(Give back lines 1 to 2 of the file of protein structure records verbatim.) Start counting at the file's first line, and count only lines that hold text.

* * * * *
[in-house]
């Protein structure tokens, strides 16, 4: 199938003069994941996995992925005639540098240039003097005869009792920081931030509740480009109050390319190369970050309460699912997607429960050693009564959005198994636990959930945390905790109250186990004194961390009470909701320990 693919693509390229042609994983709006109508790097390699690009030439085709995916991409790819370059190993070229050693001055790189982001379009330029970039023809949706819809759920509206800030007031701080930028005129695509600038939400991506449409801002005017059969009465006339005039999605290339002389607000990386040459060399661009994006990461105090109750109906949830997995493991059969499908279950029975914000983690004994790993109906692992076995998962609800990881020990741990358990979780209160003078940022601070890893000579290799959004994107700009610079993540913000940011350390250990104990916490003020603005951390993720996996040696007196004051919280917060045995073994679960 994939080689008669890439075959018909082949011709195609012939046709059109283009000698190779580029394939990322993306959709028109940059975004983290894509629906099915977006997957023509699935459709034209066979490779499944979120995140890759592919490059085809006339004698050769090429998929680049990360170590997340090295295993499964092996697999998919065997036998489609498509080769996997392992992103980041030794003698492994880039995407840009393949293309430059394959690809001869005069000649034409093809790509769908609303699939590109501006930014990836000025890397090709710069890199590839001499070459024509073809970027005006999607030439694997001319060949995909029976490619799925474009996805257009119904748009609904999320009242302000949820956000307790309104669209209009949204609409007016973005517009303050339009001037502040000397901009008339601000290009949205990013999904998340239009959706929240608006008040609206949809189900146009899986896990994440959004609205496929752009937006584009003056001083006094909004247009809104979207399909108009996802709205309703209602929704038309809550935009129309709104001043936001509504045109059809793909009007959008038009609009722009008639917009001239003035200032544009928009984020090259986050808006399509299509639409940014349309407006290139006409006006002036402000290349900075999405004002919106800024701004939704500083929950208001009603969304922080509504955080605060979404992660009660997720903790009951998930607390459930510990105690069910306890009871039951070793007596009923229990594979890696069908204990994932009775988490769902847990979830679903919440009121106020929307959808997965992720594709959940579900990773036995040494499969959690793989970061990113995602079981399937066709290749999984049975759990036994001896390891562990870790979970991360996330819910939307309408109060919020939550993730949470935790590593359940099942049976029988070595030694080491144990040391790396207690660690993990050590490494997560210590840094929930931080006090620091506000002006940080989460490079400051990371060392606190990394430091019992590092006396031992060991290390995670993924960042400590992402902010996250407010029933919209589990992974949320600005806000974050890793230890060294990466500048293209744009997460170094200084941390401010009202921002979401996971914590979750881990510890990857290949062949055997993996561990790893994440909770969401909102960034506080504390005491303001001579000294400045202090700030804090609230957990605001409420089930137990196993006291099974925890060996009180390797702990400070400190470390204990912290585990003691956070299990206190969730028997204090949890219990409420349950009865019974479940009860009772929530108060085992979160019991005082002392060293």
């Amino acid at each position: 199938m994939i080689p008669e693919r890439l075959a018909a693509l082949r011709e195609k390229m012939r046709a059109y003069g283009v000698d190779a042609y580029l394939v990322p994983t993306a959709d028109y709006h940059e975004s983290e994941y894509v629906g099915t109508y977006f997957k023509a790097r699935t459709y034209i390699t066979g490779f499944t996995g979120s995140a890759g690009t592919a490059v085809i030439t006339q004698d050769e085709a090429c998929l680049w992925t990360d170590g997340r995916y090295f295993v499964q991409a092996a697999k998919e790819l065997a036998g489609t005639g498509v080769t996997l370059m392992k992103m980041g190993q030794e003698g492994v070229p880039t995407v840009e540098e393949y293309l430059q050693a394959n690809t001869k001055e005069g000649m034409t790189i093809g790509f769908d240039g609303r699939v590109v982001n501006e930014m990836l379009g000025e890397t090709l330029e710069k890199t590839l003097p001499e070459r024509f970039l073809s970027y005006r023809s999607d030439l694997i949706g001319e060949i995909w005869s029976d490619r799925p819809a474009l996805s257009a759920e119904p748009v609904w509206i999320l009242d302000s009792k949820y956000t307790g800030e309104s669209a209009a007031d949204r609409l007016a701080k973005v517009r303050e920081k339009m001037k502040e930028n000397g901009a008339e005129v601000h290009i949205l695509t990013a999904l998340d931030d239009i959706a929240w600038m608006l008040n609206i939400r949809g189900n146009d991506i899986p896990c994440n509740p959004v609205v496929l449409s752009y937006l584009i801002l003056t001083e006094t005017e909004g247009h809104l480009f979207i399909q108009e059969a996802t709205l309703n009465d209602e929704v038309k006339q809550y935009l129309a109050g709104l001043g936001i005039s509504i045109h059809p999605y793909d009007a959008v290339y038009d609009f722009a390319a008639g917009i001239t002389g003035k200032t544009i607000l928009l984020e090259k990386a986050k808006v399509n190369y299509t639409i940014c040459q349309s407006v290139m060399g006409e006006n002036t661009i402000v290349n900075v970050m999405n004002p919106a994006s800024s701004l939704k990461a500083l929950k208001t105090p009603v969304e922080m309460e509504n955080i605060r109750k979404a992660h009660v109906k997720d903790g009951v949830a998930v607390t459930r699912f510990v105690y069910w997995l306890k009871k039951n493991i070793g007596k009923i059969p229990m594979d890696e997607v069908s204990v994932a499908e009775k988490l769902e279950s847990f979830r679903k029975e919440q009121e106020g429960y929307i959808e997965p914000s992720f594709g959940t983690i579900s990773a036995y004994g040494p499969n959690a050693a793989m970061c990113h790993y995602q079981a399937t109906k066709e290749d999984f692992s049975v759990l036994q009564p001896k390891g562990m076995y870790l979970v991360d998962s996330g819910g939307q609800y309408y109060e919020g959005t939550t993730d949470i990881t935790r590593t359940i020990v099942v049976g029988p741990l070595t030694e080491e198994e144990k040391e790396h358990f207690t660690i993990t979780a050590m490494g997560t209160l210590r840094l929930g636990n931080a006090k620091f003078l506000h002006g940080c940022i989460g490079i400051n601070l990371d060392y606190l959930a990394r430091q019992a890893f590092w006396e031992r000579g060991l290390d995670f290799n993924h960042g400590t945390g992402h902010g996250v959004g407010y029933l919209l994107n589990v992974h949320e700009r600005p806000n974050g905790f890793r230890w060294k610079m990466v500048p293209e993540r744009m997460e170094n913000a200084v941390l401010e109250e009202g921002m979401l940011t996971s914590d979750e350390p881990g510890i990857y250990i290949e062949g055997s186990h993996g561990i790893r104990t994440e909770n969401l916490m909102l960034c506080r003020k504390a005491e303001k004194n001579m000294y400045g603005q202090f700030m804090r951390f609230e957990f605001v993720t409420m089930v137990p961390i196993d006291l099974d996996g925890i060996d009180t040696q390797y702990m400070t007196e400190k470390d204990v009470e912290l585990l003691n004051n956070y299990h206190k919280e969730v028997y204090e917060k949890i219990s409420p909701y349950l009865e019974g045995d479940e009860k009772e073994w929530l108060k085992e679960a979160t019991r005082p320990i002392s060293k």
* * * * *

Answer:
[in-house]
């Protein structure tokens, strides 16, 4: 199938003069994941996995992925005639540098240039003097005869009792920081931030509740480009109050390319190369970050309460699912997607429960050693009564959005198994636990959930945390905790109250186990004194961390009470909701320990 693919693509390229042609994983709006109508790097390699690009030439085709995916991409790819370059190993070229050693001055790189982001379009330029970039023809949706819809759920509206800030007031701080930028005129695509600038939400991506449409801002005017059969009465006339005039999605290339002389607000990386040459060399661009994006990461105090109750109906949830997995493991059969499908279950029975914000983690004994790993109906692992076995998962609800990881020990741990358990979780209160003078940022601070890893000579290799959004994107700009610079993540913000940011350390250990104990916490003020603005951390993720996996040696007196004051919280917060045995073994679960 994939080689008669890439075959018909082949011709195609012939046709059109283009000698190779580029394939990322993306959709028109940059975004983290894509629906099915977006997957023509699935459709034209066979490779499944979120995140890759592919490059085809006339004698050769090429998929680049990360170590997340090295295993499964092996697999998919065997036998489609498509080769996997392992992103980041030794003698492994880039995407840009393949293309430059394959690809001869005069000649034409093809790509769908609303699939590109501006930014990836000025890397090709710069890199590839001499070459024509073809970027005006999607030439694997001319060949995909029976490619799925474009996805257009119904748009609904999320009242302000949820956000307790309104669209209009949204609409007016973005517009303050339009001037502040000397901009008339601000290009949205990013999904998340239009959706929240608006008040609206949809189900146009899986896990994440959004609205496929752009937006584009003056001083006094909004247009809104979207399909108009996802709205309703209602929704038309809550935009129309709104001043936001509504045109059809793909009007959008038009609009722009008639917009001239003035200032544009928009984020090259986050808006399509299509639409940014349309407006290139006409006006002036402000290349900075999405004002919106800024701004939704500083929950208001009603969304922080509504955080605060979404992660009660997720903790009951998930607390459930510990105690069910306890009871039951070793007596009923229990594979890696069908204990994932009775988490769902847990979830679903919440009121106020929307959808997965992720594709959940579900990773036995040494499969959690793989970061990113995602079981399937066709290749999984049975759990036994001896390891562990870790979970991360996330819910939307309408109060919020939550993730949470935790590593359940099942049976029988070595030694080491144990040391790396207690660690993990050590490494997560210590840094929930931080006090620091506000002006940080989460490079400051990371060392606190990394430091019992590092006396031992060991290390995670993924960042400590992402902010996250407010029933919209589990992974949320600005806000974050890793230890060294990466500048293209744009997460170094200084941390401010009202921002979401996971914590979750881990510890990857290949062949055997993996561990790893994440909770969401909102960034506080504390005491303001001579000294400045202090700030804090609230957990605001409420089930137990196993006291099974925890060996009180390797702990400070400190470390204990912290585990003691956070299990206190969730028997204090949890219990409420349950009865019974479940009860009772929530108060085992979160019991005082002392060293």